for loans to and claims against it, and for his stock in want of skill on the part of the driver, and that they it sold to Cruikshank, to be denied efficacy because he threw upon the defendant the burden of proving that had not then reorganized the company, and brought the accident was not occasioned by the defendant's in other persons to help him to do that in a corporate fault; this ruling was approved by the Supreme Court. way which we think, from the very nature of the In its opinion the court refers with approbation to business, he had a right to abandon entirely, and even Christie v. Griggs, 2 Camp. 79, where it was held that the business if he chose. A mau can certainly do what the plaintiff made a prima facie case by proving his he pleases with his own property, if he does not going on the coach, the accident, and the damage he thereby prejudice any of the rights of subsisting cred. had suffered. Both of these cases have repeatedly re- itors. It does not appear that any existing creditors ceived the sanction of the court. In Worthington v.

were injuriously affected thereby. The appellees beB. & 0. R. R. Co., 21 Md. 275, where an injury to a

came such afterward. It is true that the corporation, passenger was caused by the displacement of a switch as such, united (whether effectually or not is immate. on the railroad track, the court approves an instruc

rial to discuss) with Cruiksbank in the mortgage. tion to the jury to the following effect, as stated in the Why it was thought necessary for it to do so we do opiniou: "That the injury to the plaintiff was pre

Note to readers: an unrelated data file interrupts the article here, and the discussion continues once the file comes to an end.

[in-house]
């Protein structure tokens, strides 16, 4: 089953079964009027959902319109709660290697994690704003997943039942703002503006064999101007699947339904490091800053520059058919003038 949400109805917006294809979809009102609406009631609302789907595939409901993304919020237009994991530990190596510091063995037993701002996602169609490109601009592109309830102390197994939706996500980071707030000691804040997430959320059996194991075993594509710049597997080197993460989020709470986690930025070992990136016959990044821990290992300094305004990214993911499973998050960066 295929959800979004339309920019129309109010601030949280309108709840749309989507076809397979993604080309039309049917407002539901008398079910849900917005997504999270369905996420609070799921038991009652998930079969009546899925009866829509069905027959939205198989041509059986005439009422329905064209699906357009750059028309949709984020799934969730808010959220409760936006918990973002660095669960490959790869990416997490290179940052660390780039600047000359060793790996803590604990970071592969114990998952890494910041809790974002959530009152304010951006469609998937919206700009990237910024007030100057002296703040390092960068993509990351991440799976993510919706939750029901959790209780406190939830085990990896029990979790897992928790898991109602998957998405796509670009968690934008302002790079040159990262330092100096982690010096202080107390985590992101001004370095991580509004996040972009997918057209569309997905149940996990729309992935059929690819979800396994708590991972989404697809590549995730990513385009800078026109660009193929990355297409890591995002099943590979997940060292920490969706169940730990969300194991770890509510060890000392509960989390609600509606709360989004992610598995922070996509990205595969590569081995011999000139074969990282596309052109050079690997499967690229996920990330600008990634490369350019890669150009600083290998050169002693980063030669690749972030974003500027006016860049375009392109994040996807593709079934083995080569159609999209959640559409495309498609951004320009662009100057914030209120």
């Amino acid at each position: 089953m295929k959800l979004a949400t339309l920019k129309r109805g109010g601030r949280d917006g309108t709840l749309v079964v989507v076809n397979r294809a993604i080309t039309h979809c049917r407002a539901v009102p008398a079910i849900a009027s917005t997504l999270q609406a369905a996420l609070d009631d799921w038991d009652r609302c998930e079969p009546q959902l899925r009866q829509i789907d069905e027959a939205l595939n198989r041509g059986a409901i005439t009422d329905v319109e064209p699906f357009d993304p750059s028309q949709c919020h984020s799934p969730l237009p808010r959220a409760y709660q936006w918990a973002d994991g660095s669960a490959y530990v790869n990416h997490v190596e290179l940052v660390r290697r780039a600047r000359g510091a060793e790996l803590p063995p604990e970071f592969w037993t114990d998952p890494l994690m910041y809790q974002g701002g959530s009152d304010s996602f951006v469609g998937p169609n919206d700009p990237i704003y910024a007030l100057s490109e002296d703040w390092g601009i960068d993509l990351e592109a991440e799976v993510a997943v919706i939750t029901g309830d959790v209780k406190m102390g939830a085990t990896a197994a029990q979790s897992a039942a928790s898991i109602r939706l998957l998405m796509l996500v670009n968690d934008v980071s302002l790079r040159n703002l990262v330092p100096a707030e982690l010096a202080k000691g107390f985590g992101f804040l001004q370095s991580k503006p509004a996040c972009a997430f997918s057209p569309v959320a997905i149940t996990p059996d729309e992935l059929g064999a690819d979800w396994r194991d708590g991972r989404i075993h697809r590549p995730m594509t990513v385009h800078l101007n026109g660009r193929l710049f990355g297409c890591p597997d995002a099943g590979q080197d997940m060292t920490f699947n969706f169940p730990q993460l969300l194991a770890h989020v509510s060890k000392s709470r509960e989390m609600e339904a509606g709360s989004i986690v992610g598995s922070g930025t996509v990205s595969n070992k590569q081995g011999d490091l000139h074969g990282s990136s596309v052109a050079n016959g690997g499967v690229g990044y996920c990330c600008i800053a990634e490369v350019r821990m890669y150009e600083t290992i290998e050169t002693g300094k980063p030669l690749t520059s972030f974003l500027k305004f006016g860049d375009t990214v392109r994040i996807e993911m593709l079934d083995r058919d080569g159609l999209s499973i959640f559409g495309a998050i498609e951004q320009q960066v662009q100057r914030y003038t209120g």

not know. Its doing so bas certainly complicated the sumptive evidence of negligence ou the part of the de- matter, and as we think, diverted the mind of the fendants, and it was incumbent on them to prove that court below from the true and only equitable aspect they were not negligent in order to discharge them- of the case. If there had been no attempt on the part selves from liability.” In B. &0. R. R. Co .v. State,

of the corporation to unite in the mortgage, and it had use of Mahone, 63 Md., an action for negligent killing, only been executed by Cruikshank, who was the sole the plaintiff's second prayer maintains that if the de- owner of all the property mortgaged, how could it ceased was killed while occupying the relation of a have been denied operation? And would not the per. passenger, the presumption was that the injury re- sons who took stock from Cruikshauk afterward, and sulted from the negligence of the defendant, unless participated in perpetuating the operations of the corthe defendant showed that the injury did not result poration, have held subject to the mortgage put on the from its negligence, or that it could have been effects of the corporation before they bought the avoided by ordinary care on the part of the deceased. stock? And with such mortgage of record, would not And this court held that it was properly granted. The persons dealing with and trusting the corporation afopinion of the court refers with approval to Christie terward be affected with knowledge of such mortgage, v. Griggs, Stokes y. Saltonstall, Stockton v. Frey, 4 and be subordinated to it? There would seem to be Gill, 406; Carpue v. London & Brighton R. Co., 5 Q.B. no escape from such conclusion. In the Bellona Co 749; 48 E. C. L. R.; Skinner v. Loudon R. Co., Exch. case, 3 Blaud, 446, the chancellor says the ownership 786. In Carpue's case Lord Denman ruled at nisi prius by one person of all the stock of a private corporation that the plaintiff proved a prima facie case of neg.